Microsoft Unveils New Tools for Windows Hosting

Microsoft today released new initiatives to help hosting companies save time and money as they deploy new servers and value-added services, including broader support by hosting automation software. The Microsoft Solution for Windows-based Hosting Version 3.0 includes tools to help providers build, provision, patch and monitor web servers and integrate them into existing operations.

Hosting automation provider SWSoft said it will begin supporting Windows servers with its control panel products, which include Plesk, PEM, Virtuozzo and HSPcomplete. SWSoft says its software powers more than 70,000 servers, and is used by many of the largest hosting service providers. Another automation software maker, Ensim, said it supports the new features in its software for Windows Server 2003.

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Solaris Remains Top Choice Among Fortune 100

Yesterday's unveiling of Solaris 10 gained widespread news coverage as Sun Microsystems unveiled a new strategy in which the operating system will be free, while users pay for updates and support through subscription plans. The approach offers choices for companies weighing the relative merits of Solaris and Linux, and is similar to a business model unveiled last year by Red Hat Linux.

While Linux and Windows battle for market share at web hosting companies, Solaris remains the leading operating system among the largest U.S. corporations. Solaris powers the web sites of 43 members of the Fortune 100 in the U.S., compared to 32 companies using Windows and 12 running on Linux. Most of those enterprises continue to run Solaris 8 rather than Solaris 9, including Sun itself (which uses Solaris 8 for its main site but also has company web sites on Solaris 9) . Solaris 8 was launched in early 2000, while Solaris 9 followed in May 2002.

Fortune100 and FTSE 100 by Operating System

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NetSol Locks Domains, But Others Say Concerns Are Overblown

Network Solutions is among a number of domain registrars who have automatically locked down all domain names registered by its customers to prevent errant transfers under new ICANN guidelines on domain transfers, which take effect Friday.

But some domain providers say concerns about fraudulent transfers are overblown, noting that ICANN's guidelines still require registrars requesting a transfer from another provider to seek approvals. If all the new ICANN rules are followed, the domain owner should be required to approve any changes with the new registrar - but not their current registrar.

"Much of the fear regarding this change in policy stems from the assumption that a Gaining Registrar will be violating the policy and submitting requests that have not been properly validated," DynDNS notes in a message to customers. "It is our firm belief that no registrar is going to do that, as it would likely result in the termination of their accreditation by ICANN if performed on any significant scale."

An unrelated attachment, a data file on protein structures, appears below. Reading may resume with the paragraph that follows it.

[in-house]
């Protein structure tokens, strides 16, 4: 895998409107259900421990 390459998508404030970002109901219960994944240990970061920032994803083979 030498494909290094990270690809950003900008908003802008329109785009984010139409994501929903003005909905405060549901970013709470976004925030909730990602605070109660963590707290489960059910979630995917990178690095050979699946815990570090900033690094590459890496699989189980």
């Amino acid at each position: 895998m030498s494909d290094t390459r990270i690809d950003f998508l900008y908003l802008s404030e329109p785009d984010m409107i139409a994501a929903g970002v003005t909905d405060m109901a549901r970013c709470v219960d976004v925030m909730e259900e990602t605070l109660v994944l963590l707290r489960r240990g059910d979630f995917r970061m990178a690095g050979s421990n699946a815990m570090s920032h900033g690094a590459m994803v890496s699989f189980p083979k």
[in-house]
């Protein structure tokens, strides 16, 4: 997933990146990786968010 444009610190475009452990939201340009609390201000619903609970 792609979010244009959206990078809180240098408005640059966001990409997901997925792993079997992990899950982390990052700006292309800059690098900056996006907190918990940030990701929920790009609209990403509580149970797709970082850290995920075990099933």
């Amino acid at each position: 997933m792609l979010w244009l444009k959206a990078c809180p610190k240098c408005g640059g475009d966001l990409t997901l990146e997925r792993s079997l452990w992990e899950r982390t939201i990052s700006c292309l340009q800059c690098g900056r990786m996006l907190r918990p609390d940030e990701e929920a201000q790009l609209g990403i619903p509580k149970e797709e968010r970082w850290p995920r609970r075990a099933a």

Other registrars appear more concerned, and are advising customers to lock domains ahead of the new ICANN policy, which places stricter guidelines on how "losing" domain registrars handle transfer requests. Domain locking prevents changes in the registrar, contact information and nameservers for a domain, and is offered by most registrars.

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Firefox Launch Slows Mozilla Site

The large volume of users seeking to download version 1.0 of the Firefox web browser has caused intermittent performance problems today for the Mozilla Foundation. web site performance The site has had some availability problems, but by 8 p.m. GMT the site was able to easily serve downloads of the 4.7 megabyte Firefox installation file for broadband users. A dynamically updating chart of the site's performance is available here.

Within hours of the browser's official release, the Mozilla site was slowing and Firefox enthusiasts were making use of the Google cache of download mirror sites. The list was also posted to Slashdot to help ease the traffic burden on the site, which is hosted by Continue reading

Domain Transfers (and Hijackings) to Become Easier

Domain registrars are warning customers that their domain names could become easier to hijack as a change in domain transfer rules takes effect Friday. Under new rules set by the Internet Corporation for Assigned Names and Numbers (ICANN), domain transfer requests will be automatically approved in five days unless they are explicitly denied by the current registrar.

This is a change from current procedure, in which a domain's ownership and nameservers remain unchanged if the current registrar receives no response from a domain owner to a transfer request. Update: Some domain providers say concerns about fraudulent transfers are overblown, noting that ICANN's guidelines still require registrars requesting a transfer from another provider to seek approvals from a domain owner.

The changes could mean trouble for domain owners who don't closely manage their records. Registrars are warning that domains with incorrect e-mail addresses and outdated administrative contact information could be at particular risk, as the domain's WHOIS database information will be used to inform domain owners of transfer requests.

Continue reading Reopens to Rest of World

The web site is again accessible to web users outside the United States and Canada, with access having been restored on Saturday. The official campaign site for Bush's election campaign began restricting access on Oct. 25, citing unspecified security concerns. Bush defeated John Kerry in the U.S. vote Nov. 2, but the site restrictions continued for another five days beyond the election. web site performance

A dynamically updating chart of site performance for is available here.

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